A class to calculate different types of natural orbitals based on the output of electronic structure code.
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From computational experiment to quantifiable understanding

This implementation of natural orbitals can be used to e.g.:

  1. Extract parameters for Huckel-type/tight-binding models.
  2. Calculate the electrical conductance of a molecule from a gas phase calculation.

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What is it?

natural-orbitals is a Python class written to calculate different types of natural orbitals based on the output of electronic structure codes. It can also calculate effective Hamiltonians and calculate the electrical conductance on the basis of the Landauer formula.


Run an example file with python: python benzene_transport_example.py or go through the tutorial belown.

How does it work?

Supply the class with input extracted from DFT or HF calculations. Input from GPAW is used in the example but output from Gaussian09 is also possible.

The implementation of natural atomic orbitals (NAO) is based on:

Reed, A.; Weinstock, R.; Weinhold, F. J. Chem. Phys. 1985, 83 (1985), 735.

Note: Spherical symmetry is not implemented. As a result, the NAOs do not neccesarily resemble s, p or d-orbitals.

The implementation of natural hybrid orbitals is based on:

Foster, J. P.; Weinhold, F. J. Am. Chem. Soc. 1980, 102 (22), 7211.

A little bit of help

Below I go through some of the features of the class.

Initializing class

The class can be initialized with the following parameters.

'h':		(N,N) ndarray
			Hamiltonian/Kohn-Sham operator in atom-centered basis.
's':		(N,N) ndarray
			Overlap matrix in atom-centered basis. 
'ne':		integer int
			Number of electron pairs. It is assumed that the first 'ne' molecular eigenfunctions of h have occupations 2.0. 
			Atoms object from e.g. Atomistic Simulation Environment (ASE).
'basis_dic':	dict
		Dictionary which links atom index to list of basis function indices. Basis function indices associated with each atom must be consequtive.  
'model':	{None, str}, optional
			If different from None, an Atoms object will be saved. The ordering of the atoms in this object will have the same ordering as the natural hybrids
 obtained from get_natural_bonding_orbitals(). 
'core_and_valence': {None, bool), optional
			If input is for an all-electron calculation (like Gaussian): set this to True."""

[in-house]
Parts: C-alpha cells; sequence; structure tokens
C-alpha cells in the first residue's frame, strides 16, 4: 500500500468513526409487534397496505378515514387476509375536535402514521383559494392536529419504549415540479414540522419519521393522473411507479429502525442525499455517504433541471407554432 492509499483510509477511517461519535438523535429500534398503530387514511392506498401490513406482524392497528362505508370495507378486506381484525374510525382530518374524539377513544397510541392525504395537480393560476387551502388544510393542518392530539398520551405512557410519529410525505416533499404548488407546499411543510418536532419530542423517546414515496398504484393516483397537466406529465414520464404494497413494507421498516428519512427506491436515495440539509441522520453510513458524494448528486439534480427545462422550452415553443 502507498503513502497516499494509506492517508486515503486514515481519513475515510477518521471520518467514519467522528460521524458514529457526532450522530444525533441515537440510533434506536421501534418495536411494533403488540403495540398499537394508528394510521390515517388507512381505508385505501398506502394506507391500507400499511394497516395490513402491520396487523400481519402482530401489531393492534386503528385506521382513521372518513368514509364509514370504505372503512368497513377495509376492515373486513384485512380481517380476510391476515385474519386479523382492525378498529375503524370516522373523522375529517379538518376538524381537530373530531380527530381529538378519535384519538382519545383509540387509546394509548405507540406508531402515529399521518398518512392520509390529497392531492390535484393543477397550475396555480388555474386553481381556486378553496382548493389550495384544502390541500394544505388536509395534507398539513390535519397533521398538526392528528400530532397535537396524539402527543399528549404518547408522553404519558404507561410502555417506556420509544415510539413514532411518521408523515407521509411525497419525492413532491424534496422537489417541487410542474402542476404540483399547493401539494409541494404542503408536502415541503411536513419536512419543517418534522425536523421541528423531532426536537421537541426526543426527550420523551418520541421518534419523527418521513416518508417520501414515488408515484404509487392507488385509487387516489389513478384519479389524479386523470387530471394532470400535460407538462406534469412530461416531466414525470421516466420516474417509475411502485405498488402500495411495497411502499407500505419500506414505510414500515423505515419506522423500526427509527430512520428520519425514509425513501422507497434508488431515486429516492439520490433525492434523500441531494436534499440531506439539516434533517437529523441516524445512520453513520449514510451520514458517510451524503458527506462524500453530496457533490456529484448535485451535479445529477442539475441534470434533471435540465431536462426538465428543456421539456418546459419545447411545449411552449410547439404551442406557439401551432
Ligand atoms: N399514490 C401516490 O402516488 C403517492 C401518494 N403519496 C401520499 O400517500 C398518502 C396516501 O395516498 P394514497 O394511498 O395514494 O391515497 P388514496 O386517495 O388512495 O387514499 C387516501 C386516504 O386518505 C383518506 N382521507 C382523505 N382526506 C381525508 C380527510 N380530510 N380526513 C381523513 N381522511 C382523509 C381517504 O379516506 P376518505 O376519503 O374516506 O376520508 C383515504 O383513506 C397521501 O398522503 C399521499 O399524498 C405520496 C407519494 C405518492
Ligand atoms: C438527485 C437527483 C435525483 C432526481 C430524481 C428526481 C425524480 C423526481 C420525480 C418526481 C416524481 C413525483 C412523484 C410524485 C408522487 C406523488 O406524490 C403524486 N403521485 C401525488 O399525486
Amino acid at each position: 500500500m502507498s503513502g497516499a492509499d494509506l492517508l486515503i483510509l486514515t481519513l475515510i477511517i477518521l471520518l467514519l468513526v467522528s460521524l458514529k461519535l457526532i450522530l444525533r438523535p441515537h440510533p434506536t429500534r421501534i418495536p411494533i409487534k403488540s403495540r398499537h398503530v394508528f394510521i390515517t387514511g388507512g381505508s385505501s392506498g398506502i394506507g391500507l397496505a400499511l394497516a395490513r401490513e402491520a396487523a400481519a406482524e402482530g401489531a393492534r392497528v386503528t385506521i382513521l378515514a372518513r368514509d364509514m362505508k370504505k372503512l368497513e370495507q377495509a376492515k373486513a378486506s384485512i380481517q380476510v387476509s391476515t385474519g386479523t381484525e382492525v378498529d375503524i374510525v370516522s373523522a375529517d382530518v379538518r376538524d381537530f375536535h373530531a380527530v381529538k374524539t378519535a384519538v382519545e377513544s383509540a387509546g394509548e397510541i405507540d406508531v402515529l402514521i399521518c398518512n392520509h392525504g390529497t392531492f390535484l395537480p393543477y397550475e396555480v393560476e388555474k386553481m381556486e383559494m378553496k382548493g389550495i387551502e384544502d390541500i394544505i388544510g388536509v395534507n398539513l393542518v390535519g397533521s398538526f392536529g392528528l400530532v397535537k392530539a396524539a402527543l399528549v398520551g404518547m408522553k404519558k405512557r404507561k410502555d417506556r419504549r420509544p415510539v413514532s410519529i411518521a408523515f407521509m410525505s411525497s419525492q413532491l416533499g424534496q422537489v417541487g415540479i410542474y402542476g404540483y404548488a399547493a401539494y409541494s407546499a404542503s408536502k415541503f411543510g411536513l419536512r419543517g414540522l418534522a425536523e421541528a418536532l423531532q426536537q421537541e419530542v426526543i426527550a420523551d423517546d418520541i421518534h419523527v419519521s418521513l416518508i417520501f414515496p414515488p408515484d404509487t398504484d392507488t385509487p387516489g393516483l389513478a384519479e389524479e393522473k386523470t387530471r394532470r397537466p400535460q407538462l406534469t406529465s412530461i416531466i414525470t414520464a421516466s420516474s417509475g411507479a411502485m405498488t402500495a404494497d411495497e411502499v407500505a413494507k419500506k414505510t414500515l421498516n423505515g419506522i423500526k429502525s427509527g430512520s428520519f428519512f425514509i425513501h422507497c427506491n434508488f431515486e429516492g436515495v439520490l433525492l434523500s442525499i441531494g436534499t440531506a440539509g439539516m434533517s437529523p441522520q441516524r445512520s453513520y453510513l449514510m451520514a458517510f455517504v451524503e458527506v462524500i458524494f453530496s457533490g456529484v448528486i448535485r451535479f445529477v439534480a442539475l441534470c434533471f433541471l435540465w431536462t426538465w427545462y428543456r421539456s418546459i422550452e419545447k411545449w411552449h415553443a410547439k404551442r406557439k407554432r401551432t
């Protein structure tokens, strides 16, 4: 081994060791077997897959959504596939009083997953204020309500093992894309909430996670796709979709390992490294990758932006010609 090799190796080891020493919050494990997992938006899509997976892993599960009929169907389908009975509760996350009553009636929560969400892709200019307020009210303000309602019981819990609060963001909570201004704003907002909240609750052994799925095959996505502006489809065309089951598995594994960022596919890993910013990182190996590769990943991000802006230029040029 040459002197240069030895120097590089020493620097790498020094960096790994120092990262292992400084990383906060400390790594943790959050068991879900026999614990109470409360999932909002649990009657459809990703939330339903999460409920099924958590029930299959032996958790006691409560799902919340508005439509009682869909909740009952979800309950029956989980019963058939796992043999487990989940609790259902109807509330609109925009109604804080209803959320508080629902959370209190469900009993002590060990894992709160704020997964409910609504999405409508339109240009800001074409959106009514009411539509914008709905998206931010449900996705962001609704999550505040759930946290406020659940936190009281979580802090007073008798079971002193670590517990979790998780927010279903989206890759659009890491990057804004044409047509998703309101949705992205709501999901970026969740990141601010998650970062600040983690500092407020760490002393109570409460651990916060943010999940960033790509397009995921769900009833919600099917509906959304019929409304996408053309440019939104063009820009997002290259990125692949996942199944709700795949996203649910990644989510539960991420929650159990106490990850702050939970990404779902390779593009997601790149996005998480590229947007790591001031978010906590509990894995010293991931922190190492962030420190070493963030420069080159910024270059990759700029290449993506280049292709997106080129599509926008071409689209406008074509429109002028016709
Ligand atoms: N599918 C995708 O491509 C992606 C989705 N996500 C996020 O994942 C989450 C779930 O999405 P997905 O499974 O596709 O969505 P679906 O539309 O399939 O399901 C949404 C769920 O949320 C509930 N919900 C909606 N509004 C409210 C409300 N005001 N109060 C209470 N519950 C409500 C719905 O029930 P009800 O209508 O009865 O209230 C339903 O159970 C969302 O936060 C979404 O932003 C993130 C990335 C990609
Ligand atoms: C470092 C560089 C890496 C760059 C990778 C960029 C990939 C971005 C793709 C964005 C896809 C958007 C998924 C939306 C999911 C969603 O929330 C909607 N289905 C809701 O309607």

Obtaining input

In principle, input from any electronic structure code can be used.

Input from GPAW

The tool dump_hamiltonian_parallel() can be used to save the Hamiltonian and overlap matrix to disk. If calc is a converged GPAW calculator and mol is an atoms object:

from gpaw.lcao.tools import dump_hamiltonian_parallel as dhp
calc.dump_hamiltonian_parallel('hs', mol)

This will generate a pickle file. The library basis_dic can be generated with e.g. :

from gpaw.lcao.tools import get_bfi2
basis_dic = {}
for atom in mol:
	basis_dic[atom.index]=get_bfi2(mol.get_chemical_symbols(), 'dzp', [atom.index])

Input from Gaussian09

Obtaining input from Gaussian is slightly more tricky. One way to go about it is to save the read-write file (.rwf) by including the following lines in the beginning of the Gaussian input file (.com):


The .rwf can then copied to the working directory. The script parse_g09.sh can then be used to extract the required input. The script takes the output file of the calculation as input. This script relies on the tool rwfdump. Use tool directly from the terminal: python parse_g09.py mol.log

This will create a folder containing the necessary input. If using a Pople style basis set, the function get_basis_STOnG() which can be imported from NO.py does the exact same thing as GPAWs get_bfi2 and can be used in the same way to generate the library.

Obtaining natural orbitals

After the class has been initialized, different kinds of natural orbitals can be obtained as linear combination of the initial local basis.

By calling .get_NAO() you can get:

  • natural molecular orbitals: (.NO)
  • pre-natural atomic orbitals (.PNAO)
  • natural atomic orbitals (.NAOs)

By calling .get_natural_bonding_orbitals() you can get:

  • pre-natural hybrid orbitals (.PNHO)
  • natural hybrid orbitals (.NHOs)

You can use the function plot_basis() to plot the orbitals obtained from GPAW calculations:

plot_basis(NO.NAOs, mol, pzs, basis = 'dzp', folder_name='./files_benzene/pzs') 

Obtaining matrix elements

You can obtain the Hamiltonian and overlap matrix in your desired basis by rotating them yourself. Here is an example:

h_NHO = np.dot(NO.NHOs.T.conj(), np.dot(h, NO.NHOs))

Calculating transport properties

Is implemented. Will write more later.